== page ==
HB 1301, including the legislature as a public employee under the public employee labor relations act. This would enable legislative employees to exercise the right to collective bargaining. The committee huffily recommends ITL by a vote of 6-2.

HCR 11, urging a pardon of Jerry DeLemus. The committee recommends OTP/A by a vote of 9-8. Once again, we shake our heads.

Next Week in the Senate

The Senate will be in session on Thursday, February 22, at 10 AM.

Consent Calendar

SB 484, reestablishing the commission to address child hunger in NH. Committee voted OTP/A by vote of 5-0.

Regular Calendar

SB 517, establishing an electric vehicle charging stations infrastructure commission. Committee recommends OTP/A by a vote of 5-0. We applaud planning for the future.

SB 490, establishing a commission to study end-of-life choices. Committee recommends OTP/A by a vote of 3-2.

SB 586, relative to casino gambling. The bill to license two casinos has been recommended for IS, by vote of 3-2.

SB 404, phasing out the tax on interest and dividends. The current rate of the tax is five percent. The rate would be reduced to four percent in 2020, three percent in 2021, two percent in 2022, one percent in 2023, and repealed outright in 2024. The predicted decrease in state revenue begins at $4 million in 2020, $21 million in 2021, $38 million in 2022, $55 million in 2023, $72 million in 2024, finally climbing to $100 million in 2024. The Ways and Means Committee recommended OTP by 3-2.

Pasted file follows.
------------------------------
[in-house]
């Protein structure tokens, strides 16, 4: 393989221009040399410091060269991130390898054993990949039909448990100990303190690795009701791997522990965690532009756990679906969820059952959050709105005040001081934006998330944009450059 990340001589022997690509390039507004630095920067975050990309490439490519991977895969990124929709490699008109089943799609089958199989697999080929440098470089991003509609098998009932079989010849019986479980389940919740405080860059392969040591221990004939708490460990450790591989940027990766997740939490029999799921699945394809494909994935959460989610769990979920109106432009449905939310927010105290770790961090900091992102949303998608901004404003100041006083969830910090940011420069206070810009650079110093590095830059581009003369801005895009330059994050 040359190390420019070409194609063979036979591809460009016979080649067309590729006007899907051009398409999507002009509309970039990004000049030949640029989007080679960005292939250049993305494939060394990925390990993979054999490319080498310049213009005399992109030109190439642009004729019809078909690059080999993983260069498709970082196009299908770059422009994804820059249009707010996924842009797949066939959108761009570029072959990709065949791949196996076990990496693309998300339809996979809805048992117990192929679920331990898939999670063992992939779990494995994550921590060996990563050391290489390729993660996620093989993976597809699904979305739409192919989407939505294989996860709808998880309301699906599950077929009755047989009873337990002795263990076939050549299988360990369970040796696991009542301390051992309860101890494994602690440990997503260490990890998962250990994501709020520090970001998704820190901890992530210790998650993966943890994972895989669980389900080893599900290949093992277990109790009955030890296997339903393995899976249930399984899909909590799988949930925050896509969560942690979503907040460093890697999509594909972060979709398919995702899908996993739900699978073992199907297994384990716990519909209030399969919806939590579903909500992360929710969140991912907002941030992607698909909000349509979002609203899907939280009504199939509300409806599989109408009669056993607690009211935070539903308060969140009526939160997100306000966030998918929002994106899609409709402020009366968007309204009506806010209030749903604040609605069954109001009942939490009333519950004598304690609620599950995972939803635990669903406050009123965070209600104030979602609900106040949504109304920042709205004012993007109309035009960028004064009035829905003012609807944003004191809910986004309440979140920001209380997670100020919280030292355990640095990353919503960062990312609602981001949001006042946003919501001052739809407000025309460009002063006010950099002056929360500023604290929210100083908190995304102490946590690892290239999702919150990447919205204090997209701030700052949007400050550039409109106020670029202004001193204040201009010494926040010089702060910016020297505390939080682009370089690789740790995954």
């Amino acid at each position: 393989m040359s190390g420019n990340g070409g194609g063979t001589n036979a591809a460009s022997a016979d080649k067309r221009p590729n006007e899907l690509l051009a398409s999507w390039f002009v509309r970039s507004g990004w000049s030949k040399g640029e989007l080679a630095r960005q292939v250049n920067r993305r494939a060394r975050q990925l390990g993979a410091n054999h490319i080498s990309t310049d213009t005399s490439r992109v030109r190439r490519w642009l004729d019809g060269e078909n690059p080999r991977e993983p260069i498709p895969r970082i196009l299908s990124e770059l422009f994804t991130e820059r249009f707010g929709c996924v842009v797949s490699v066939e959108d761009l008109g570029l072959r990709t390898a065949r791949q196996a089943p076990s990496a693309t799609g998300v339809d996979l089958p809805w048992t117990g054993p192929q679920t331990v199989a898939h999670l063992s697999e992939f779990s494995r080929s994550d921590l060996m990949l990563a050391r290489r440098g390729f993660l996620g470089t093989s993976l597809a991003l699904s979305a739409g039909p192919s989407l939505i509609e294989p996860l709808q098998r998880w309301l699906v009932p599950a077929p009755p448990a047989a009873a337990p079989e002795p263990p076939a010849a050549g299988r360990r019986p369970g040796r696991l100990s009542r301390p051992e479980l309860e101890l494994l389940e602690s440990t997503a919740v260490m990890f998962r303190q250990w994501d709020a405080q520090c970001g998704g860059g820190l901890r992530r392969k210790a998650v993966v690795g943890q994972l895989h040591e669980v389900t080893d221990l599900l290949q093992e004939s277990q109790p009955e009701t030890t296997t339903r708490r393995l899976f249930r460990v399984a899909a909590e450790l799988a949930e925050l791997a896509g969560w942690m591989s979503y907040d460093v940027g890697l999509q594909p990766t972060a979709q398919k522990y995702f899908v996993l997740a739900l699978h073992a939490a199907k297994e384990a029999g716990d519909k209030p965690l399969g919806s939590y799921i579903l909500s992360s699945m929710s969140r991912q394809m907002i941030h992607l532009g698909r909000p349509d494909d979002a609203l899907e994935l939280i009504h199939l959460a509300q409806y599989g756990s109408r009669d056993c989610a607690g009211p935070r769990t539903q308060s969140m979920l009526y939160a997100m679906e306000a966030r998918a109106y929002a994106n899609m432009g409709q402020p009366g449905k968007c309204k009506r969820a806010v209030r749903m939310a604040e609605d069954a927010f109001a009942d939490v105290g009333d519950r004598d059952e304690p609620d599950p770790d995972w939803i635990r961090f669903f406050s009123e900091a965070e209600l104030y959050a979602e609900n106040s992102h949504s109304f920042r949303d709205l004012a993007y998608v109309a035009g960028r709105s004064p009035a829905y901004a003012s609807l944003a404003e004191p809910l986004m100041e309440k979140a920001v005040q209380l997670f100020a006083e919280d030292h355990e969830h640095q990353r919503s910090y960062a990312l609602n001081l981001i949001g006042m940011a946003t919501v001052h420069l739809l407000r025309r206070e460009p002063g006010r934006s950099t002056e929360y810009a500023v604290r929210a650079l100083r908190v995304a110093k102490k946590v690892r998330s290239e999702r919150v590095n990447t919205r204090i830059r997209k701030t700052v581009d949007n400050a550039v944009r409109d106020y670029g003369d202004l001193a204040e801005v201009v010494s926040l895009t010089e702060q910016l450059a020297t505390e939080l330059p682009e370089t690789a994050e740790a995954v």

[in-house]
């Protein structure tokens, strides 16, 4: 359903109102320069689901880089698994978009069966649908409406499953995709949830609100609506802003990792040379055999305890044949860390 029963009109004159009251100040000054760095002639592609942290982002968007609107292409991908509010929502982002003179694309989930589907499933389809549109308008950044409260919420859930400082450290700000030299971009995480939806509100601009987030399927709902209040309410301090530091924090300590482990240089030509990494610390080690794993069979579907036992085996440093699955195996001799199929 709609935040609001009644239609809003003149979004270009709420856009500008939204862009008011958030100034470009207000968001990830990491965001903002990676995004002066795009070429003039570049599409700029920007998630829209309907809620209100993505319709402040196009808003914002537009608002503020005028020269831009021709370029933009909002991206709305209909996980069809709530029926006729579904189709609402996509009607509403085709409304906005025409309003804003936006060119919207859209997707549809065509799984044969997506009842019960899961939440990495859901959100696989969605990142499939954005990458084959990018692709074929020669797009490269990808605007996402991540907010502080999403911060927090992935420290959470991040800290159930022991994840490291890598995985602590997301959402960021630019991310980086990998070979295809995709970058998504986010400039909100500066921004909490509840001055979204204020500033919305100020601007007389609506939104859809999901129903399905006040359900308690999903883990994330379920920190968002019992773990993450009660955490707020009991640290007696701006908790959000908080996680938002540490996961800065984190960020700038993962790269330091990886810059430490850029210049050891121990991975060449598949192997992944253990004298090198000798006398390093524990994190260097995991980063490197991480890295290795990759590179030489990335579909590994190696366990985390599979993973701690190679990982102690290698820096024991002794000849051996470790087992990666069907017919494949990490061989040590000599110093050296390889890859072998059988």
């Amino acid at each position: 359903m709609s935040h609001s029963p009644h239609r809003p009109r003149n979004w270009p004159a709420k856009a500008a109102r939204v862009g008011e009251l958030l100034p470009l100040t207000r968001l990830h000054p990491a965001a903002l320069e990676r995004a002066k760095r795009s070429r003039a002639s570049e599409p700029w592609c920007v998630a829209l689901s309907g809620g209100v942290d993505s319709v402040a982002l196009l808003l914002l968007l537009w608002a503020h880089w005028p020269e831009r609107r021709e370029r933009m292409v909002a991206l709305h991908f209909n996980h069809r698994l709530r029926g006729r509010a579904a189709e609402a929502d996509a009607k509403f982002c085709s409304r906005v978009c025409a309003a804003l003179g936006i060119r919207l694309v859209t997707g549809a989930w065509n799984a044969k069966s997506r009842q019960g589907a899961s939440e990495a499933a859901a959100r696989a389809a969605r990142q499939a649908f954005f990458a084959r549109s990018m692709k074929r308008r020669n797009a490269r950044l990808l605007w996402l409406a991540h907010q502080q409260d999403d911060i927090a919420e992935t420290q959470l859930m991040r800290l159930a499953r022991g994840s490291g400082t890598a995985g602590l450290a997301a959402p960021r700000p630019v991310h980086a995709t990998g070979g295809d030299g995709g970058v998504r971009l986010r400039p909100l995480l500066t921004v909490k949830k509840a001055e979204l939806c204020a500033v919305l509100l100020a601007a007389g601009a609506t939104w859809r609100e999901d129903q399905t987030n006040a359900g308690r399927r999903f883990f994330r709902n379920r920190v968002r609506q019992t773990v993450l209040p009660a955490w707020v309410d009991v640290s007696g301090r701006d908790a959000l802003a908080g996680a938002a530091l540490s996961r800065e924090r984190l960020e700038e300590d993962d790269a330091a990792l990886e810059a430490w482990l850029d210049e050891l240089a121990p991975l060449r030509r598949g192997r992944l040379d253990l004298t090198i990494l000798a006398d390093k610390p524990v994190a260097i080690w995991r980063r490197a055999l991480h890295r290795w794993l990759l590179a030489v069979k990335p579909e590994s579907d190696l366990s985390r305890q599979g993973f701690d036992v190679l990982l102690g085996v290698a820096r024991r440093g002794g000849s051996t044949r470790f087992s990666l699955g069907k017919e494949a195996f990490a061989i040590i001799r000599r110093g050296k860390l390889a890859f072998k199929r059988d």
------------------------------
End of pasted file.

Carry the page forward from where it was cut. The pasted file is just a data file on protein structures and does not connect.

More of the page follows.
Coming up in House Committees

Tuesday, February 20

Commerce and Consumer Affairs, Room 302, LOB

9:30 AM Subcommittee work session includes HB 1516, establishing a commission to examine the feasibility of the New England states entering into a compact for a single payer health care program.

Room 305, LOB

9:00 AM Subcommittee work session includes HB 1632, relative to the labeling of bottled water; and HB 1382, repealing the requirement that restaurants provide separate bathrooms for each sex.

Environment and Agriculture, Room 303, LOB

10:00 AM HB 1766, relative to remediating the Coakley Landfill in Greenland. This bill requires the Department of Environmental Services to order the parties responsible for dumping hazardous waste at the Coakley Landfill to undertake remedial actions.

Executive Departments and Administration, Room 306, LOB

12:00 PM Subcommittee work session on HB 1803, relative to payroll deductions for government employees. This is another attempt to prevent automatic payroll deduction of union dues, but would also block deductions for the United Way and other charities.

Finance, Division II, Room 209, LOB

1:00 PM Yet another work session on SB 193, establishing education freedom savings accounts for students, also known as the voucher bill.  Next Monday on our radio show, we’ll be asking Representative Mel Myler why they are having all these work sessions (details below).